According to CNBC, European Commissioner for Competition Margrethe Vestager announced an investigation into the deal, stating, "The way people listen to music has changed significantly in recent years, with more and more Europeans using music streaming services".
"The Commission is concerned that the merger could reduce choice for users of music streaming services", it said in a statement.
Several countries called for an assessment under the EU Merger Regulation, including Austria, France, Iceland, Italy, Norway, Spain, and Sweden.
First reported by Reuters, the European Commission has formally moved to launch an "in-depth" four month investigation into the proposed deal before allowing or blocking Apple's takeover of Shazam.
Investigators will be digging into the case for the 90 working days and, based on the evidence gathered, the commission will either approve or deny the acquisition on or before September 4. The Shazam and Spotify apps identify songs by "listening" through a smartphone's microphone and direct users to iTunes and other services where they can purchase music. The app has also become a valuable source of data, giving music industry executives insight into what songs and artists are performing well and in what regions.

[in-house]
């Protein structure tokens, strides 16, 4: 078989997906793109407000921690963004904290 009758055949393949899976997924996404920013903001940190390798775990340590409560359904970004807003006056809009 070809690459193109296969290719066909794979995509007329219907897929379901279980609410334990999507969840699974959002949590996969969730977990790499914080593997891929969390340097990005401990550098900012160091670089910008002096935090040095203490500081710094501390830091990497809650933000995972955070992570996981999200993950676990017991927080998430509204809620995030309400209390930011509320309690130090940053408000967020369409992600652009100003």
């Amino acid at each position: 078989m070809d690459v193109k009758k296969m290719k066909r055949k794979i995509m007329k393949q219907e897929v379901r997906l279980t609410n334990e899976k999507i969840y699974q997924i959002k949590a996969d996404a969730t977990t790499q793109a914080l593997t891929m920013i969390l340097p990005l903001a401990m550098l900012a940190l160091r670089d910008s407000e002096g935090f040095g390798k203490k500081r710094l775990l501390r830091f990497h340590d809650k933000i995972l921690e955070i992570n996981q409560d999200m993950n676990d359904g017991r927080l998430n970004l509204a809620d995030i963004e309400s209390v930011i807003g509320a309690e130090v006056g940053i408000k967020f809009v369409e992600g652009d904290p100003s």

Apple didn't immediately reply to a request for comment about whether it would do any of those things.
Those rivals include Spotify, the global market leader. Access to such data could allow Apple to directly target its competitors' customers and encourage them to switch to Apple Music, therefore putting other music streaming services at a competitive disadvantage.
Apple Inc. has once again found itself in the crosshairs of the European Union's antitrust regulator.
The technology is also no longer quite as novel, with Shazam facing rivals such as SoundHound and with smartphones capable of ever more advanced recognition functions.